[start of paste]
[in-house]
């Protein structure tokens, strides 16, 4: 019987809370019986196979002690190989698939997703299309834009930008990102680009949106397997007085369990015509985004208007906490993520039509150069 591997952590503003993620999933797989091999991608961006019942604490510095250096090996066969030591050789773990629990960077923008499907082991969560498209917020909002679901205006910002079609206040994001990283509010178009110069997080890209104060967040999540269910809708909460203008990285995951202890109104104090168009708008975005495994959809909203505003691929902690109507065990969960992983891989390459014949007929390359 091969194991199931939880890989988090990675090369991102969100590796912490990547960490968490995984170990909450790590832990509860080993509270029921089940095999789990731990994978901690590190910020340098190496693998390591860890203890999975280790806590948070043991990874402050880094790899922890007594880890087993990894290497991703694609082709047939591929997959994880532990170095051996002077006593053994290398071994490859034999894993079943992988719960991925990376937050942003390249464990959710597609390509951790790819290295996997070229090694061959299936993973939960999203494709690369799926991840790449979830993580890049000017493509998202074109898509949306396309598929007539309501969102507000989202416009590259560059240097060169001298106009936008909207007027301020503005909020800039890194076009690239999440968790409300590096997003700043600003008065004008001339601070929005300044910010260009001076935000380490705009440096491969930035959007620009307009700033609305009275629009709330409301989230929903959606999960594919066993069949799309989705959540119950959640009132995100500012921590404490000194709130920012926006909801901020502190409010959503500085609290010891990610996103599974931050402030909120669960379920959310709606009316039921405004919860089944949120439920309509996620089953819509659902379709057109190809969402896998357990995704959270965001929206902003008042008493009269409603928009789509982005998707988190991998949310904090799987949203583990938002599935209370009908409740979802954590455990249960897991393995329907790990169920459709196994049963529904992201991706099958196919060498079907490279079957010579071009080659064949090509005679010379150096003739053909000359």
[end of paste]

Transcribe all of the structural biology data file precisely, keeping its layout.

[in-house]
């Protein structure tokens, strides 16, 4: 019987809370019986196979002690190989698939997703299309834009930008990102680009949106397997007085369990015509985004208007906490993520039509150069 591997952590503003993620999933797989091999991608961006019942604490510095250096090996066969030591050789773990629990960077923008499907082991969560498209917020909002679901205006910002079609206040994001990283509010178009110069997080890209104060967040999540269910809708909460203008990285995951202890109104104090168009708008975005495994959809909203505003691929902690109507065990969960992983891989390459014949007929390359 091969194991199931939880890989988090990675090369991102969100590796912490990547960490968490995984170990909450790590832990509860080993509270029921089940095999789990731990994978901690590190910020340098190496693998390591860890203890999975280790806590948070043991990874402050880094790899922890007594880890087993990894290497991703694609082709047939591929997959994880532990170095051996002077006593053994290398071994490859034999894993079943992988719960991925990376937050942003390249464990959710597609390509951790790819290295996997070229090694061959299936993973939960999203494709690369799926991840790449979830993580890049000017493509998202074109898509949306396309598929007539309501969102507000989202416009590259560059240097060169001298106009936008909207007027301020503005909020800039890194076009690239999440968790409300590096997003700043600003008065004008001339601070929005300044910010260009001076935000380490705009440096491969930035959007620009307009700033609305009275629009709330409301989230929903959606999960594919066993069949799309989705959540119950959640009132995100500012921590404490000194709130920012926006909801901020502190409010959503500085609290010891990610996103599974931050402030909120669960379920959310709606009316039921405004919860089944949120439920309509996620089953819509659902379709057109190809969402896998357990995704959270965001929206902003008042008493009269409603928009789509982005998707988190991998949310904090799987949203583990938002599935209370009908409740979802954590455990249960897991393995329907790990169920459709196994049963529904992201991706099958196919060498079907490279079957010579071009080659064949090509005679010379150096003739053909000359």